Clearly the urgent life and death questions of these wars are not being seriously addressed by candidates nor is there any way for majority antiwar sentiment to be expressed through the internal process of the two Establishment parties.
Last December over 1200 delegates from 43 countries–including Iraq–gathered in London for a World Against War Conference. They voted unanimously to call on antiwar movements in every country to mobilize mass protests against the war, during the week of March 15-22, to demand that foreign troops be withdrawn immediately. Experience has shown that when European, Japanese, and Australian organizations speak of mass they are talking in terms of hundreds of thousands being mobilized in the streets.
There were many Americans present at the London gathering–but no such mass actions are being planned in the homeland of the principal invader/occupier. This default of the presently constituted peace movement has led to some serious discussions about how to rebuild a broad antiwar movement with the out now, mass action perspective projected by the London conference. It’s too late to accomplish that by March--but it will never be realized if we don’t start.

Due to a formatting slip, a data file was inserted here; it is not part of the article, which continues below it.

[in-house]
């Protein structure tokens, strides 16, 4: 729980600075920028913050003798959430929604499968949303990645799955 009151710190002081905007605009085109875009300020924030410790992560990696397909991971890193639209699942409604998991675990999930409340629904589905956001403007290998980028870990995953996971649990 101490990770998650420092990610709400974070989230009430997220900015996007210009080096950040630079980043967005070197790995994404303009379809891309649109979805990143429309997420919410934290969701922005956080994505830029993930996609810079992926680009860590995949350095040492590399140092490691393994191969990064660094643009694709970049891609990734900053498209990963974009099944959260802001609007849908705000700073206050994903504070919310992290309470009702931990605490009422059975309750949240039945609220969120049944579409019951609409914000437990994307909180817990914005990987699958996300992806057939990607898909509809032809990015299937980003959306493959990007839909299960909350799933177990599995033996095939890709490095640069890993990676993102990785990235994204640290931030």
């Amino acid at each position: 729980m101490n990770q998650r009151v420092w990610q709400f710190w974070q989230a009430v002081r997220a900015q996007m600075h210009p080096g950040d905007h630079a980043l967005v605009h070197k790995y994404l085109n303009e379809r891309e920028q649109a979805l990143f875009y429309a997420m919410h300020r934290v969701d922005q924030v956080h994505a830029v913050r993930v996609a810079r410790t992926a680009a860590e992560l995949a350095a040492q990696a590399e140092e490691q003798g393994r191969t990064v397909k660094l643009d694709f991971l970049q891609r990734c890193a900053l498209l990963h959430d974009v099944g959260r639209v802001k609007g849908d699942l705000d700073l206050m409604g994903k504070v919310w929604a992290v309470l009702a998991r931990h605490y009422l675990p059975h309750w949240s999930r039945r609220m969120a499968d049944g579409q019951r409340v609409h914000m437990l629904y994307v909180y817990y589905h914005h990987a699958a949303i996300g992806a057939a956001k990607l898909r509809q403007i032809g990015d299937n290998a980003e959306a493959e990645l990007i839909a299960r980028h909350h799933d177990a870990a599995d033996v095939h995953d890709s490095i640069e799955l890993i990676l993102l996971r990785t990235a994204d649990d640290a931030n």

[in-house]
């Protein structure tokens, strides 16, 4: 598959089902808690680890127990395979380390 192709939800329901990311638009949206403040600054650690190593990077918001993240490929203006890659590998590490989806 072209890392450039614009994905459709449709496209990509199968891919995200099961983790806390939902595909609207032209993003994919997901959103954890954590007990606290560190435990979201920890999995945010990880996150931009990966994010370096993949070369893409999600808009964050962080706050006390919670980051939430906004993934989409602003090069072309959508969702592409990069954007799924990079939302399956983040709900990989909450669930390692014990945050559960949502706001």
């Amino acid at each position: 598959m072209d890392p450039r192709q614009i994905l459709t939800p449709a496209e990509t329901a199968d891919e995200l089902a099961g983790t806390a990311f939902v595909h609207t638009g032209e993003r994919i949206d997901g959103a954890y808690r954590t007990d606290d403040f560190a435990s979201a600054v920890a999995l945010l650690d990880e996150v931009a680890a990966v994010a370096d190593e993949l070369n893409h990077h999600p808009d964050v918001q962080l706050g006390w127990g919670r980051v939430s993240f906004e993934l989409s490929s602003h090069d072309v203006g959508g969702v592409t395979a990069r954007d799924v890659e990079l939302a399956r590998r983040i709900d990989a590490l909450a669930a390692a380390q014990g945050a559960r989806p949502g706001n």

Discussions so far have focused on reviving a successful tradition of past mass movements around the Vietnam war in the Sixties and Seventies, and U.S. intervention in Central America in the Eighties–an open, inclusive, democratic decision-making conference, based on one vote for each activist, to plan future mass action.
I expect an official call for such a conference will be issued soon. When it comes out, it will be promptly posted on the kclabor.org site and discussed further in this column.
No Return Victory Trip For